Archive for Glenn Anders

Astoria Wall Street

Posted in FILM with tags , , , , , , , , , on October 6, 2017 by dcairns

I watched and appreciated LAUGHTER, the 1930 precursor to the great screwball comedies that started in ’34, despite Fiona constantly protesting “This isn’t a screwball comedy at all.” She’s right, it isn’t. But it does touch on a number of the attitudes and conceits that would come into play in that genre eventually. Particularly the contempt for rich people who work. Frank Morgan is the cuckolded Wall Street bull (complete with horns) — NOT playing it with the full-on dither you’d expect of him. He’s just diffident and melancholy, as is the film, despite its title.

This was shot at the Astoria studios in New York, with some of the same inertia, camera-wise, as you’ll find in the early Marx Bros films, which show a much more robust attack on high society. They hadn’t got the microphone boom yet, so the actors tend to be pinned in place like butterflies… but there’s definitely an effort afoot here to set people in motion. And there’s some ambitious location shooting, and a few striking dolly shots where sound recording was evidently suspended to allow greater mobility. But the energizing effect of this is partially undone by the camera being so consistently far from the actors, causing it to feel perversely theatrical. This is as close as we get to the attractive leads ~

No rear projection!

James Harvey does such a good job dissecting this film in his magisterial Romantic Comedy in Hollywood, I find I have little else to say. Basically, he points out the film’s prevalent gloominess — a happy ending is finally procured by way of the suicide of a minor character. It’s a screwball comedy with only ten minutes of screwiness, and less comedy.

But I do want mention the presence of Glenn Anders, immortal for his oleaginous twitching in LADY FROM SHANGHAI. He does a similar act in Losey’s M. But here, the younger, slimmer, less sweaty Anders sometimes looks conventionally handsome, except when he doesn’t, when he looks just as hideous as he did for Welles, and it’s that impression that haunts his performance. He found his niche later.

Nancy Carroll is the leading lady, but the film only comes to life when Fredric March barges into it. This wasn’t always the case for Fred — sometimes, in his later, patrician roles, he’s very far from being the life and soul of the party, but here he shakes things up whenever he appears, acting faster, lighter and more natural than everyone else put together, if you could put them together, and why would you want to? Director Harry d’Abbadie d’Arrast evidently thought it was a good idea, since he did it, in this film.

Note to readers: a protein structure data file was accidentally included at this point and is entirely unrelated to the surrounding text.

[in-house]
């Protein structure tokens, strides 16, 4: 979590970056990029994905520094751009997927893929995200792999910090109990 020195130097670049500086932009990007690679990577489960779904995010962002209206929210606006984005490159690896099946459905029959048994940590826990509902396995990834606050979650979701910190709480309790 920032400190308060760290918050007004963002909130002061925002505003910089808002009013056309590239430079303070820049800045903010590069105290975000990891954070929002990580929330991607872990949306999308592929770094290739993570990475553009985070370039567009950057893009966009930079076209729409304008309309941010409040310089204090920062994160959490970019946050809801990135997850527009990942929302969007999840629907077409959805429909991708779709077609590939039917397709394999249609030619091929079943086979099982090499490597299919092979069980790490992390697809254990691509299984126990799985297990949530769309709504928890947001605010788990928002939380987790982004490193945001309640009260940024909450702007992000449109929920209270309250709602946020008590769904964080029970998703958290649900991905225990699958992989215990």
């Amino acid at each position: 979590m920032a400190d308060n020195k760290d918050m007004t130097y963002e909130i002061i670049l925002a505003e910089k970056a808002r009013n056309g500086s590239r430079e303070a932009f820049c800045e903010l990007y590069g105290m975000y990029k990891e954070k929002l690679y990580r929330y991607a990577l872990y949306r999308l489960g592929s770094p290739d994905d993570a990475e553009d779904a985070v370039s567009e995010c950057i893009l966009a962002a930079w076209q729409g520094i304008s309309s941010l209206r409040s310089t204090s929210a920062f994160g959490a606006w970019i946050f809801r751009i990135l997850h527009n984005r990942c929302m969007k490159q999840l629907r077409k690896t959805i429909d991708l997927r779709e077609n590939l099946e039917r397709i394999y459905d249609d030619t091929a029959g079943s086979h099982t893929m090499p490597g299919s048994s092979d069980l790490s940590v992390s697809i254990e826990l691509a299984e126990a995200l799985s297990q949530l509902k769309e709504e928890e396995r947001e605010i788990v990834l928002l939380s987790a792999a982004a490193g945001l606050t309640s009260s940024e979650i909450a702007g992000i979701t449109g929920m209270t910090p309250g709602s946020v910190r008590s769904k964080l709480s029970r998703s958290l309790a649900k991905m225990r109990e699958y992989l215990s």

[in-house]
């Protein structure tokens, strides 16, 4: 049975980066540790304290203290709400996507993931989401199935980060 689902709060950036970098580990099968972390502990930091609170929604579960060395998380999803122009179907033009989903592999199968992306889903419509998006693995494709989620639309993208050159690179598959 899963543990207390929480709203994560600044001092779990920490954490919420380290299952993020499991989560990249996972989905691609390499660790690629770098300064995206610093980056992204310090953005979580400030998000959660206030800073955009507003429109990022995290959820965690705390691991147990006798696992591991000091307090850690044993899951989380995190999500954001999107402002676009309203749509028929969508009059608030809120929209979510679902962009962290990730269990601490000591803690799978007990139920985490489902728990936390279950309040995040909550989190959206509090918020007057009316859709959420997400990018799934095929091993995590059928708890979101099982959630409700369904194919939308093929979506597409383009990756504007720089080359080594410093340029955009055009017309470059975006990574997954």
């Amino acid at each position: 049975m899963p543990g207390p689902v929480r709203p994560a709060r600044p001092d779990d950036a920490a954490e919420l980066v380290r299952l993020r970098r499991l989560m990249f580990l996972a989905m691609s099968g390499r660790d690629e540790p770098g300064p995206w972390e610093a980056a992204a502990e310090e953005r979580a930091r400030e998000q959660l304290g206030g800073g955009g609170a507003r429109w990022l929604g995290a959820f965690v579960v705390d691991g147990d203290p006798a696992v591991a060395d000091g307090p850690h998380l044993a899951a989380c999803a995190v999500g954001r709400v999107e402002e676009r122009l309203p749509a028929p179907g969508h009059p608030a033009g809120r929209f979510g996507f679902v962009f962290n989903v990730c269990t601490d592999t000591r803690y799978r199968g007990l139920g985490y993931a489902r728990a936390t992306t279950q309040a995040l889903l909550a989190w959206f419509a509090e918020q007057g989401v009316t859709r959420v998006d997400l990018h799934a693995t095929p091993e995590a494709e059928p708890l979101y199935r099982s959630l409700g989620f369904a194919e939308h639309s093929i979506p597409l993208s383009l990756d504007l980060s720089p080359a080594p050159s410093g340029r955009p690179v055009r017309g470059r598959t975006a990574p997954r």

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Silly, isn’t it?

Posted in FILM with tags , , , , on February 19, 2011 by dcairns

The sailor receives a proposal

To arrange for a human disposal

But the fellow who picked him

Is also the victim

A role that would seem self-opposal.

Another LADY FROM SHANGHAI limerick is now available over at Limerwrecks, home of the film noir limerick, and another participating outlet in the Self-Styled Siren, Ferdy on Film and the Film Noir Foundation’s For the Love of Film (Noir) Film Preservation Blogathon.

So, when I said that my previous post was the penultimate in my blogathon entries, that wasn’t accurate. THIS is my penultimate post.

Donate some money, and when you see THE SOUND OF FURY you will know that a few of its scintillating seconds owe their glistening, pristine existence to you!

Babelsberg Psychos Go America

Posted in FILM, Politics with tags , , , , , , , , , , , , , , , , , , , , , , , , , , , , , , on February 27, 2008 by dcairns

I have no mouth and I must scream 

A Fever Dream Double Feature.

Following in the mighty footsteps of Christoph Hubert, whose Fever Dream pairings were published hereabouts recently, I present for your delectation and sweaty perusal another brain-bending duo of movies that go together all wrong. I have selected two films, and I call them Film One and Film Two.

M for Murky

(Note the flag attached to David Wayne’s lamp to keep his face in shadow.)

Film One is “M”. Not the celebrated Fritz Lang-Thea Von Harbou 1931 classic, but the generally denigrated Joseph Losey remake from twenty years later. As films maudit go, the don’t come much mauditer than this. While Losey is much admired, mainly for his British films of the ’60s (the blacklist having driven him from Hollywood), his U.S. work is a mixed bunch, much of it rarely screened. The excellent noir THE PROWLER (many noirs tackle the theme of “wrong values,” but none so starkly as this) rubs shoulders with the curio that is THE BOY WITH GREEN HAIR, a jejeune anti-war parable that passes the time acceptably just by being very very odd. In this company, the M remake is just one more mis-step in Losey’s shaky Hollywood career arc, but fortunately it’s a bit closer to the intensity of PROWLER than the fey loopiness of GREEN HAIR.

M for Manky

The perennially prissy David Wayne essays the Lorre role, doing well with the hysteria but entirely missing Lorre’s uncanny, bug-eyed froth. The script pads out the predestined devil with some unconvincing dollar book Freud cod psychology.